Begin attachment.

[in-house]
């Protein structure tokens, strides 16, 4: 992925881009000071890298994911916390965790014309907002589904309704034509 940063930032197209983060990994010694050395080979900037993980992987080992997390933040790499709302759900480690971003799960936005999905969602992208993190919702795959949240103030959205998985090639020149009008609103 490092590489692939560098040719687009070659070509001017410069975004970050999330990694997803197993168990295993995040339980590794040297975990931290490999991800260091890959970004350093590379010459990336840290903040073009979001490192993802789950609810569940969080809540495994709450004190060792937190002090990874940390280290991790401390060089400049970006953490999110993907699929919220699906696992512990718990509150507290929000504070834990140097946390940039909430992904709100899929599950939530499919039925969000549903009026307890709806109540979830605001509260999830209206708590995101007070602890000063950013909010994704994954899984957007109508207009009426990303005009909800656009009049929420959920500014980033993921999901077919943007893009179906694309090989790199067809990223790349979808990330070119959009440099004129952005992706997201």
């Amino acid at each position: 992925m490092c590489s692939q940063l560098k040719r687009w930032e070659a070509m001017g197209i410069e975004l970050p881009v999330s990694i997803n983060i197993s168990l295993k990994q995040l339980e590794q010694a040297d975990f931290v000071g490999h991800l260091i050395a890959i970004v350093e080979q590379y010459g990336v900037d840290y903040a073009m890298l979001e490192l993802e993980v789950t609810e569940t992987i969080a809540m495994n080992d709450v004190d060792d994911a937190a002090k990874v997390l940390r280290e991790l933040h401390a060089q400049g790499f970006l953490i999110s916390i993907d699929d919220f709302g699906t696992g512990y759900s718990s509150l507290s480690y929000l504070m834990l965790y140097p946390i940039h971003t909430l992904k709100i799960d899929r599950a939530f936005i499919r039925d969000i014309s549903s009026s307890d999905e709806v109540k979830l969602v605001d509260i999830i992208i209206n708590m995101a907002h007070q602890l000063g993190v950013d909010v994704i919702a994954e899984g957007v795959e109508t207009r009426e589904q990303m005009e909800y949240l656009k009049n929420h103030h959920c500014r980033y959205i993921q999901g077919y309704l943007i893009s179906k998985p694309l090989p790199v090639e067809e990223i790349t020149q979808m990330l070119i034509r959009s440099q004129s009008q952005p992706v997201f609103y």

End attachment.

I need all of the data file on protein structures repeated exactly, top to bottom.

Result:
[in-house]
């Protein structure tokens, strides 16, 4: 992925881009000071890298994911916390965790014309907002589904309704034509 940063930032197209983060990994010694050395080979900037993980992987080992997390933040790499709302759900480690971003799960936005999905969602992208993190919702795959949240103030959205998985090639020149009008609103 490092590489692939560098040719687009070659070509001017410069975004970050999330990694997803197993168990295993995040339980590794040297975990931290490999991800260091890959970004350093590379010459990336840290903040073009979001490192993802789950609810569940969080809540495994709450004190060792937190002090990874940390280290991790401390060089400049970006953490999110993907699929919220699906696992512990718990509150507290929000504070834990140097946390940039909430992904709100899929599950939530499919039925969000549903009026307890709806109540979830605001509260999830209206708590995101007070602890000063950013909010994704994954899984957007109508207009009426990303005009909800656009009049929420959920500014980033993921999901077919943007893009179906694309090989790199067809990223790349979808990330070119959009440099004129952005992706997201």
């Amino acid at each position: 992925m490092c590489s692939q940063l560098k040719r687009w930032e070659a070509m001017g197209i410069e975004l970050p881009v999330s990694i997803n983060i197993s168990l295993k990994q995040l339980e590794q010694a040297d975990f931290v000071g490999h991800l260091i050395a890959i970004v350093e080979q590379y010459g990336v900037d840290y903040a073009m890298l979001e490192l993802e993980v789950t609810e569940t992987i969080a809540m495994n080992d709450v004190d060792d994911a937190a002090k990874v997390l940390r280290e991790l933040h401390a060089q400049g790499f970006l953490i999110s916390i993907d699929d919220f709302g699906t696992g512990y759900s718990s509150l507290s480690y929000l504070m834990l965790y140097p946390i940039h971003t909430l992904k709100i799960d899929r599950a939530f936005i499919r039925d969000i014309s549903s009026s307890d999905e709806v109540k979830l969602v605001d509260i999830i992208i209206n708590m995101a907002h007070q602890l000063g993190v950013d909010v994704i919702a994954e899984g957007v795959e109508t207009r009426e589904q990303m005009e909800y949240l656009k009049n929420h103030h959920c500014r980033y959205i993921q999901g077919y309704l943007i893009s179906k998985p694309l090989p790199v090639e067809e990223i790349t020149q979808m990330l070119i034509r959009s440099q004129s009008q952005p992706v997201f609103y």